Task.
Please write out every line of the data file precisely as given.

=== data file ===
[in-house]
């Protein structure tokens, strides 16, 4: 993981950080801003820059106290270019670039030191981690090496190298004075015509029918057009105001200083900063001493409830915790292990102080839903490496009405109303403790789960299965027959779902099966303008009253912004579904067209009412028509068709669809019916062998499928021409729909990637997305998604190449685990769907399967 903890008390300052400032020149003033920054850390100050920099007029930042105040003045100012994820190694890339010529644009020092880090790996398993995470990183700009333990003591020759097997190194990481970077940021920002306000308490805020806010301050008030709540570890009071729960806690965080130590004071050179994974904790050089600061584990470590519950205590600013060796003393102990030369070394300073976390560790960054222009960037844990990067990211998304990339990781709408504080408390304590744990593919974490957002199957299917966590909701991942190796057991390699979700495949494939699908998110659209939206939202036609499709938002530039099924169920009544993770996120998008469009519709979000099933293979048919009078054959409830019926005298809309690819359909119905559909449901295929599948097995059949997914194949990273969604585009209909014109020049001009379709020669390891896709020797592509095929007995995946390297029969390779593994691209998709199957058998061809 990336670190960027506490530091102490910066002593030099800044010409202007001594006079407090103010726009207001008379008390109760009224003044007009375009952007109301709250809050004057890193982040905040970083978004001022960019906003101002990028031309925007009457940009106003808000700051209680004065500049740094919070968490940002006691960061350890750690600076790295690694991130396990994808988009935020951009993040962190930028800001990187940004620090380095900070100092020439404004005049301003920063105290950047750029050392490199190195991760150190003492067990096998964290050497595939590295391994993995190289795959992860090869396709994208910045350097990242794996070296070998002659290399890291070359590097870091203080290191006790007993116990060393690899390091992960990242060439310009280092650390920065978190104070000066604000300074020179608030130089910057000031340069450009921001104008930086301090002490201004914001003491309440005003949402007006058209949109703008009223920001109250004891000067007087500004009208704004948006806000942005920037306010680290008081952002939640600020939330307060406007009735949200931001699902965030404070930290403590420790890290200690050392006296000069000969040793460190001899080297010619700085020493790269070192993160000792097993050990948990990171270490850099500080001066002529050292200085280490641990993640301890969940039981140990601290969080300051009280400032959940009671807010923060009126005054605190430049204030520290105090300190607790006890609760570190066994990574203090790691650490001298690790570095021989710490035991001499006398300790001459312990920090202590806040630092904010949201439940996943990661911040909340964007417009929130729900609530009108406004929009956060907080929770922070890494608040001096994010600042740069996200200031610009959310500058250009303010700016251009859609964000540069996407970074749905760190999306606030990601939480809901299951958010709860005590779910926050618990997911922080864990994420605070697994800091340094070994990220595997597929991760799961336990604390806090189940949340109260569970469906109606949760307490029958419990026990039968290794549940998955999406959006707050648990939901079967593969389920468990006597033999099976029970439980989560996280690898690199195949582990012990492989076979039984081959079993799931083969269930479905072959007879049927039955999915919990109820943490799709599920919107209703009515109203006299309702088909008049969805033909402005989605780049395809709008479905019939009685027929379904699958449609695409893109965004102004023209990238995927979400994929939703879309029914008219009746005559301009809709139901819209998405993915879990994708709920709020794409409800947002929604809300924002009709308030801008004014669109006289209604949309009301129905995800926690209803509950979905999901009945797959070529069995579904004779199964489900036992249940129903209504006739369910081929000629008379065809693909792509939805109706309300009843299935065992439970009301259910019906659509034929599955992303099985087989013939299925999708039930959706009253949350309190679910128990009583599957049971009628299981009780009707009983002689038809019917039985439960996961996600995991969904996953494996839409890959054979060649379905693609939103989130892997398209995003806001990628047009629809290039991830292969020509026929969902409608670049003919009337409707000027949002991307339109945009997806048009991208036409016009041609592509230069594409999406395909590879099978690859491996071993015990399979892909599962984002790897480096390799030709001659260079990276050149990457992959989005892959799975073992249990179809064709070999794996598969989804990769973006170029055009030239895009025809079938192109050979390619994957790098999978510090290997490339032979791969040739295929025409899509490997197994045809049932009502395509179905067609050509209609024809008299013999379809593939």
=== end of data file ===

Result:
[in-house]
């Protein structure tokens, strides 16, 4: 993981950080801003820059106290270019670039030191981690090496190298004075015509029918057009105001200083900063001493409830915790292990102080839903490496009405109303403790789960299965027959779902099966303008009253912004579904067209009412028509068709669809019916062998499928021409729909990637997305998604190449685990769907399967 903890008390300052400032020149003033920054850390100050920099007029930042105040003045100012994820190694890339010529644009020092880090790996398993995470990183700009333990003591020759097997190194990481970077940021920002306000308490805020806010301050008030709540570890009071729960806690965080130590004071050179994974904790050089600061584990470590519950205590600013060796003393102990030369070394300073976390560790960054222009960037844990990067990211998304990339990781709408504080408390304590744990593919974490957002199957299917966590909701991942190796057991390699979700495949494939699908998110659209939206939202036609499709938002530039099924169920009544993770996120998008469009519709979000099933293979048919009078054959409830019926005298809309690819359909119905559909449901295929599948097995059949997914194949990273969604585009209909014109020049001009379709020669390891896709020797592509095929007995995946390297029969390779593994691209998709199957058998061809 990336670190960027506490530091102490910066002593030099800044010409202007001594006079407090103010726009207001008379008390109760009224003044007009375009952007109301709250809050004057890193982040905040970083978004001022960019906003101002990028031309925007009457940009106003808000700051209680004065500049740094919070968490940002006691960061350890750690600076790295690694991130396990994808988009935020951009993040962190930028800001990187940004620090380095900070100092020439404004005049301003920063105290950047750029050392490199190195991760150190003492067990096998964290050497595939590295391994993995190289795959992860090869396709994208910045350097990242794996070296070998002659290399890291070359590097870091203080290191006790007993116990060393690899390091992960990242060439310009280092650390920065978190104070000066604000300074020179608030130089910057000031340069450009921001104008930086301090002490201004914001003491309440005003949402007006058209949109703008009223920001109250004891000067007087500004009208704004948006806000942005920037306010680290008081952002939640600020939330307060406007009735949200931001699902965030404070930290403590420790890290200690050392006296000069000969040793460190001899080297010619700085020493790269070192993160000792097993050990948990990171270490850099500080001066002529050292200085280490641990993640301890969940039981140990601290969080300051009280400032959940009671807010923060009126005054605190430049204030520290105090300190607790006890609760570190066994990574203090790691650490001298690790570095021989710490035991001499006398300790001459312990920090202590806040630092904010949201439940996943990661911040909340964007417009929130729900609530009108406004929009956060907080929770922070890494608040001096994010600042740069996200200031610009959310500058250009303010700016251009859609964000540069996407970074749905760190999306606030990601939480809901299951958010709860005590779910926050618990997911922080864990994420605070697994800091340094070994990220595997597929991760799961336990604390806090189940949340109260569970469906109606949760307490029958419990026990039968290794549940998955999406959006707050648990939901079967593969389920468990006597033999099976029970439980989560996280690898690199195949582990012990492989076979039984081959079993799931083969269930479905072959007879049927039955999915919990109820943490799709599920919107209703009515109203006299309702088909008049969805033909402005989605780049395809709008479905019939009685027929379904699958449609695409893109965004102004023209990238995927979400994929939703879309029914008219009746005559301009809709139901819209998405993915879990994708709920709020794409409800947002929604809300924002009709308030801008004014669109006289209604949309009301129905995800926690209803509950979905999901009945797959070529069995579904004779199964489900036992249940129903209504006739369910081929000629008379065809693909792509939805109706309300009843299935065992439970009301259910019906659509034929599955992303099985087989013939299925999708039930959706009253949350309190679910128990009583599957049971009628299981009780009707009983002689038809019917039985439960996961996600995991969904996953494996839409890959054979060649379905693609939103989130892997398209995003806001990628047009629809290039991830292969020509026929969902409608670049003919009337409707000027949002991307339109945009997806048009991208036409016009041609592509230069594409999406395909590879099978690859491996071993015990399979892909599962984002790897480096390799030709001659260079990276050149990457992959989005892959799975073992249990179809064709070999794996598969989804990769973006170029055009030239895009025809079938192109050979390619994957790098999978510090290997490339032979791969040739295929025409899509490997197994045809049932009502395509179905067609050509209609024809008299013999379809593939």